Had to watch last night's episode a second time this evening before posting about it. Wasn't entirely sure about it on the first viewing. At heart, it is very much a classic base-under-siege tale - much favoured in the Troughton era. The Doctor even had the "When I say run..." line, which I'm sure was deliberate.
What was different was the way in which the story was presented - entirely assembled from found footage. These were mostly the rescue troopers' helmet cameras - which just happened to film everything exactly like a HD camera would, which was convenient. Then there were the space station's CCTV cameras - until we found out that it didn't have any...
Generally, I run a mile from found-footage movies. They are usually cheap horror films. Two big problems I have are (a) the footage is usually very shaky and you can't tell what the heck is going on - and it gives me a headache, and (b) people film things that they simply never would. Take what wasn't a cheap horror movie - the big (and brainless) Sci-Fi blockbuster Cloverfield. It loses all credibility when you find someone filming when a real person never would. (The chase through the subway tunnel is a prime example). And of course added to this is the fact that no camcorder known to Humankind has batteries that last that long.
Fortunately my two gripes were not present. Not much shaky-cam and what we saw made sense in the context of the story. I must admit that I took Rassmussen's advice and did watch closely - so picked up on the fact that we were seeing some images from the camera-less Clara's point of view straight away.
The monsters - Sandmen - were well enough realised but a bit generic lumpy aliens. The idea that they are made from sleep-gunge is certainly novel. Rassmussen's plan at first seemed to have a touch of the Vervoids about it - highly infectious spores needing to be stopped from reaching a populated planet. Then everything changed in the closing moments and we were led to believe that we couldn't trust what we had just witnessed - and it was all about the footage itself that contained the danger.
As huge fans of the portmanteau horror movies, Gatiss and Shearsmith love things with a twist in the tail. Just watch any episode of Shearsmith & Pemberton's excellent No.9. (I cried my eyes out at the end of the Sheridan Smith / Tom Riley episode in season 2).
How significant was it that the Doctor's last line was "Nothing about this makes any sense..."?
At the Festival on Friday, Mark Gatiss mentioned how great Doctor Who was for being able to cover topical issues without the need of a sledgehammer. This story had things to say about privatisation and hence capitalism - with the whole Morpheus thing being about getting more work out of people by reducing their need for a good 8 hours kip. (Shades of The Sunmakers?) There have been stories for years about workers in the financial industry being pressured to work every hour god sends - which has driven some to suicide and breakdown. The topicality of the Zygon episodes was also mentioned. Who would have known that the dreadful scenes from Paris would be broadcast worldwide just a few hours later... Like I said back in that first Zygon episode review, if you'll pardon the digression, "terrorist" and "asylum-seeker" are not interchangeable phrases. Sadly, I suspect a lot of people won't grasp that over the coming days and weeks. Je suis Paris.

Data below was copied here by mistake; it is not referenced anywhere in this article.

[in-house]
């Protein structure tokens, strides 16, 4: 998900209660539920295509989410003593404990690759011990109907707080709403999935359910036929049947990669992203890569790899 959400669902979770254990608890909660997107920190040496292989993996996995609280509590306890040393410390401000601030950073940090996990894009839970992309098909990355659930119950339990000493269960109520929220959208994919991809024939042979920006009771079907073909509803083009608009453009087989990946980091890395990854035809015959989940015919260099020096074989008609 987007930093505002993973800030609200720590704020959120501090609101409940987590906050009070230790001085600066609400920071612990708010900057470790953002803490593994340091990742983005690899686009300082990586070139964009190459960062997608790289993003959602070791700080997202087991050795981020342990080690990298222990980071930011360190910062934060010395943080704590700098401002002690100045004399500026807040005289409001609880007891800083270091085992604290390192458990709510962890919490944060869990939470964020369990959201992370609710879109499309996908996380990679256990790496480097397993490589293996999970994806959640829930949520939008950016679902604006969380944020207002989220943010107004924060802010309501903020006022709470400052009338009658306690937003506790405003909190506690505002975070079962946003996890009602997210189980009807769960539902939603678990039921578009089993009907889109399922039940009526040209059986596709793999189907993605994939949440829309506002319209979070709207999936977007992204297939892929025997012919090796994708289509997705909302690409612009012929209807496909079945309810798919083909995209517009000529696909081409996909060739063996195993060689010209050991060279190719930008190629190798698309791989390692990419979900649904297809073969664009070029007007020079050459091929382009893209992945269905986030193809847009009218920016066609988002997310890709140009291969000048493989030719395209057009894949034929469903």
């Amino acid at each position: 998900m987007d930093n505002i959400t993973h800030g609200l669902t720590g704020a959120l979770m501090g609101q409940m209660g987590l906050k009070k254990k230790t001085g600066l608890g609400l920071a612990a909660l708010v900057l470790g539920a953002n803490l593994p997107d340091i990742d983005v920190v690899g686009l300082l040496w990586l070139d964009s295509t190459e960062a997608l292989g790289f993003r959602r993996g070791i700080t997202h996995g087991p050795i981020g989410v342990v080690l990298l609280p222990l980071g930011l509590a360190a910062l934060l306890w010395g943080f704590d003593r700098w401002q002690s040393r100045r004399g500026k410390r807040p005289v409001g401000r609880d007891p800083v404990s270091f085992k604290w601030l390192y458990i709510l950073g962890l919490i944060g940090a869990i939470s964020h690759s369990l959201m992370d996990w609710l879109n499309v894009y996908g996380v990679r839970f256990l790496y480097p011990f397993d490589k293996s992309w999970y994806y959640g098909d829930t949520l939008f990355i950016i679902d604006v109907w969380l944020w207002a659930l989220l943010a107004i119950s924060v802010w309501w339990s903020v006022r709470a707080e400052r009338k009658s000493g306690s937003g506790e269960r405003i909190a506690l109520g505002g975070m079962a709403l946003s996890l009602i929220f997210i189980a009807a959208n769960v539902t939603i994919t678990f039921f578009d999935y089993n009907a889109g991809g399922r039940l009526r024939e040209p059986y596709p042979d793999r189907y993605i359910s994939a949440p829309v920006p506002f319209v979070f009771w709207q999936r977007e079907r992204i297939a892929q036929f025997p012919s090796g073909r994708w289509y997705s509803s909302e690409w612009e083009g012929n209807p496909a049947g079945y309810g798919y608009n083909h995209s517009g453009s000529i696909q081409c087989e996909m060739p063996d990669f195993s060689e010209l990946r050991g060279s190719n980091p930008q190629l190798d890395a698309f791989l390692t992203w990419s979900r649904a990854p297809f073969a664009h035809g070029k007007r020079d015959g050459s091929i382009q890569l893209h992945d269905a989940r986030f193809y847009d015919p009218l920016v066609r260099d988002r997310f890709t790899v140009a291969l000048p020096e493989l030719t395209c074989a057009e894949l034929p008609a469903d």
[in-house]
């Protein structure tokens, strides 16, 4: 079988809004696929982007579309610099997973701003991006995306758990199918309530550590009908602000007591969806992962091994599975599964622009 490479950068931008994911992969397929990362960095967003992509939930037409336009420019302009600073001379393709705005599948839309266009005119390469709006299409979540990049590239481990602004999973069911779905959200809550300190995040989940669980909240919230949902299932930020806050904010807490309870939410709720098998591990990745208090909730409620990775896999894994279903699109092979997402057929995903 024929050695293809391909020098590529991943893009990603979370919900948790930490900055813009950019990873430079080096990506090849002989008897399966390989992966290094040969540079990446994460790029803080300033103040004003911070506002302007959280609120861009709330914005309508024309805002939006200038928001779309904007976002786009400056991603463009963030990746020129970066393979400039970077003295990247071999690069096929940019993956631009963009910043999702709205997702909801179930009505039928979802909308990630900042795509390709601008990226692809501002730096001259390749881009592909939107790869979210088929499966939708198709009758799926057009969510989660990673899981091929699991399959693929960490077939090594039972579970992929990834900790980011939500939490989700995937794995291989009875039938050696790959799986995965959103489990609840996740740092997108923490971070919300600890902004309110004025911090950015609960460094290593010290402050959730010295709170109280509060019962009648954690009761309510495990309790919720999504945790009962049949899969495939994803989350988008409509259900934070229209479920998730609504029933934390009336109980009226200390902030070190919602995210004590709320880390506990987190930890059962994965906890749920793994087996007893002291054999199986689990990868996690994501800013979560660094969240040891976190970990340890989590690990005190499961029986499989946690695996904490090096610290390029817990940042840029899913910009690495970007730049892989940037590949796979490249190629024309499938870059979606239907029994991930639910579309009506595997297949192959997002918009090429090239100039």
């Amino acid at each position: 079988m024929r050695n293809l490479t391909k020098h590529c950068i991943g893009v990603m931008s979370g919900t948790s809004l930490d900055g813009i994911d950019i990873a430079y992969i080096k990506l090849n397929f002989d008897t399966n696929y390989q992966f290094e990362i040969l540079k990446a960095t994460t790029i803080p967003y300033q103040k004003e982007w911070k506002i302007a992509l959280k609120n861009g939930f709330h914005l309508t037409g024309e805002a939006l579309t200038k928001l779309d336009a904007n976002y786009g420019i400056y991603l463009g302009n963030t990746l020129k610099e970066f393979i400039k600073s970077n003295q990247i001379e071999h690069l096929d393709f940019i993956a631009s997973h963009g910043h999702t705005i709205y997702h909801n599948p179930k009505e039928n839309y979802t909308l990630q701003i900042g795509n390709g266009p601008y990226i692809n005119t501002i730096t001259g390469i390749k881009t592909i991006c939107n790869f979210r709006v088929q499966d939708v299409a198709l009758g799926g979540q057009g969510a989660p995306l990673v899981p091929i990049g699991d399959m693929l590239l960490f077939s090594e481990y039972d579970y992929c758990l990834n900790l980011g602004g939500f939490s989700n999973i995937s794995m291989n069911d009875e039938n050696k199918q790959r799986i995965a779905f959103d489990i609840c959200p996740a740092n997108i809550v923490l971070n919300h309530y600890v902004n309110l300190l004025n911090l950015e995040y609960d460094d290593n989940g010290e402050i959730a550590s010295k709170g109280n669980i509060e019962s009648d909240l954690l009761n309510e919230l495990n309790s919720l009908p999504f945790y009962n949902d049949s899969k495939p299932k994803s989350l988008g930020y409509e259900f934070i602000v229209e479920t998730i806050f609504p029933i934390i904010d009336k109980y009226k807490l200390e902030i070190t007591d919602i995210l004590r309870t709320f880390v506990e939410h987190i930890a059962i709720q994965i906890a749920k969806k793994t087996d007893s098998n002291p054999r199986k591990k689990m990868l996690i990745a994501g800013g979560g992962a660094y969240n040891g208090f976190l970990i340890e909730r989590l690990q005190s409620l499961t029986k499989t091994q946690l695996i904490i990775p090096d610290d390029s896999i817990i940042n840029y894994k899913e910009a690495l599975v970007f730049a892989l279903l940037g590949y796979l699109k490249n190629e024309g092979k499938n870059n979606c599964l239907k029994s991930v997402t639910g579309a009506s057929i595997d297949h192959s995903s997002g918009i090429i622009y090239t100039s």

Reece Shearsmith nicely underplayed the mad scientist. No Prof Zaroff histrionics here. Poor Bethany Black was saddled with a bit of a thankless role as the clone-grunt 474. Neet Mohan's Chopra was pretty.
For the first time in the show's history there were no opening titles. The continuity announcer on BBC1 mentioned that the story had been written by Mark Gatiss. Writers don't usually get an on screen mention before the programme starts, so this was obviously designed to take the lack of titles into account.
Where they would have been we had a screen full of letters and numbers. Clara Oswald's name jumped out. It was only when I froze this that I noticed "Doctor Who" written down the middle of the screen like an acrostic, in slightly brighter lettering.
The story title and writer credit were put in during the end credits.
I loved the reference to the naming of the Silurians - an old fan bugbear. Perhaps the Doctor's "Dustmen" might catch on. There may be a sequel where we see they have spaceships shaped like bin lorries. (For the benefit of non-UK readers, dustmen are garbage collectors).
Also liked them addressing the thing about sticking the word "Space" in front of things to make them sound more futuristic. Fortunately Doctor Who hasn't been too guilty of this over the years, but I do recall a reference once to "Space Medicine". Certainly there have never been any "Space Hats".
I came away from the second viewing much happier - it is one of those stories that demands more than one watching. If only to see Chopra again. Chopra pretty.
|Chopra. Pretty - until he got dusted.|